That's a very good point.

And my reference to Miss Arrowette is NOT to Cissie King, whom I adored; it's to the ORIGINAL Green Arrow story, starring her mother, who called herself "Miss Arrowette" and used powerpuff arrows and hairpin arrows and needle-and-thread arrows. Yes, really.

It's in the Showcase Presents Green Arrow.
 
"comic book characters tend to be victims of circumstance. Few of them are normal people. Especially recently, most heroes and villains have been essentially forced into the costumed subculture by Fate, no matter how much they'd rather be a normal person."

Yick; sounds like you're reading Marvel, Ragnell!
 
Yick; sounds like you're reading Marvel, Ragnell!

You don't consider Superman, Wonder Woman or Batman's origins based on circumstance and fate?

Add to it that since the 40s in the DCU, it's been not only a known social practice to put on a costume and fight like a moron, but it's outright expected when you gain powers. Why, to me it seems unnatural that more women wouldn't have the motivation of "Just Because" when they found themselves with powers.
 
Well, this is certainly an interesting discussion.

All I know is that given the stupid crap my friends and *I* came up with as kids I'm surprised we didn't break our necks. And we were both boys and girls there.

And even now, I know a heck of a lot of women that would suit a show like Jackass.

...we just don't tend to do it in front of men. Heh.
 
Shhh! Kalinara, you're not supposed to let that out. It's part of the Woman Code.
 
Shit! They're going to fire me again, aren't they.

*mumbles dejectedly*

On a more serious note, I can see a bit of the point here. Our culture does encourage women to be more restrained and "sensible". I don't necessarily think we're like that naturally, god knows I'm not, but we're encouraged from childhood to "behave ourselves" and conduct ourselves like "young ladies."

Thing is, we also find outlets. I remember reading an anthropological study on PMS (eww, girl stuff, icky. :-)) in which it was determined that the extreme mood swings of PMS suffers in Anglo-American countries weren't shared by women in other countries. The theory proposed, which I tend to agree with, is that because of our society's behaviorial expectations about women, we repress ourselves and subconsciously seek an outlet. Thus the mood swings work, because we can permit ourselves to be as angry/aggressive/erratic as we like and we've always got that built in excuse. Men and even other women will write it off as PMS rather than take us to task for our unseemly behavior.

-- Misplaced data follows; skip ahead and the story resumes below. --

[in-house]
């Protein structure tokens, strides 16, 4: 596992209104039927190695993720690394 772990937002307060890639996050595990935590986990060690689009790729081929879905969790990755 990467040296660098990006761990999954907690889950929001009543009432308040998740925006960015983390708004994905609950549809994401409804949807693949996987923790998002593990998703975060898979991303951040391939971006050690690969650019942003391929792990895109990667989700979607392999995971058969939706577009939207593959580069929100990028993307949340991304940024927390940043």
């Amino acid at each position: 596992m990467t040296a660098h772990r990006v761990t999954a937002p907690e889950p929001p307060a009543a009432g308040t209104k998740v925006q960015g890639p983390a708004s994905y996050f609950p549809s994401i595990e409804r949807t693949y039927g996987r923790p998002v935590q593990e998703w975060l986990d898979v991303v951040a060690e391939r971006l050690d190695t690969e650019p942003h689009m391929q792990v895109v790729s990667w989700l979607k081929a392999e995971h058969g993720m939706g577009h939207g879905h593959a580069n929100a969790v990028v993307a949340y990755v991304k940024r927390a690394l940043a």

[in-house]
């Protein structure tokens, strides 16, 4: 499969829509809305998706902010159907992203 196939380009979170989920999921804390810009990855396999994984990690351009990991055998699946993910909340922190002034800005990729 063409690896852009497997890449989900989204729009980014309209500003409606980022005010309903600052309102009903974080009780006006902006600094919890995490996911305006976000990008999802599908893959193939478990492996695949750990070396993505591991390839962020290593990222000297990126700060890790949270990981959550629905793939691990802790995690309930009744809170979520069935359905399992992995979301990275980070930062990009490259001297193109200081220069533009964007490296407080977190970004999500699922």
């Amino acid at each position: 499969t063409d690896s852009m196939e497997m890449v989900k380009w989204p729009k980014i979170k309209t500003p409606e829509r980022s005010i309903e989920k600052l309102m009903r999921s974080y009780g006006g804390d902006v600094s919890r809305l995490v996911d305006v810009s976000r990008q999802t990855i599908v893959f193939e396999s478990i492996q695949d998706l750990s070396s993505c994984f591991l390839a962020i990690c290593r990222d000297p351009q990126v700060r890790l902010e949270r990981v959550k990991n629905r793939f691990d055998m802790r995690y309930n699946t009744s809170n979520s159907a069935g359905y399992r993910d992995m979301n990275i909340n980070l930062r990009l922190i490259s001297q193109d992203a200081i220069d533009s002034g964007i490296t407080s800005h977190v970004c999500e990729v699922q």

One could consider the development of powers and the adoption of a heroic identity in much the same way. It becomes an outlet for the more flamboyant/ambitious/silly/stupid tendencies that proper girls are taught to repress. In a world where this is expected and accepted, it wouldn't be surprising to me to see more women adopting heroic/villainous roles.

I know I would.
 
This post reminds me of the JLA story I read today where the Red Tornado is mad at himself for acting like a man instead of an android. Beacuse he'd charged into battle without thinking and was caught the issue before.
 
"One could consider the development of powers and the adoption of a heroic identity in much the same way. It becomes an outlet for the more flamboyant/ambitious/silly/stupid tendencies that proper girls are taught to repress. In a world where this is expected and accepted, it wouldn't be surprising to me to see more women adopting heroic/villainous roles."

An interesting thesis!
 
"You don't consider Superman, Wonder Woman or Batman's origins based on circumstance and fate?"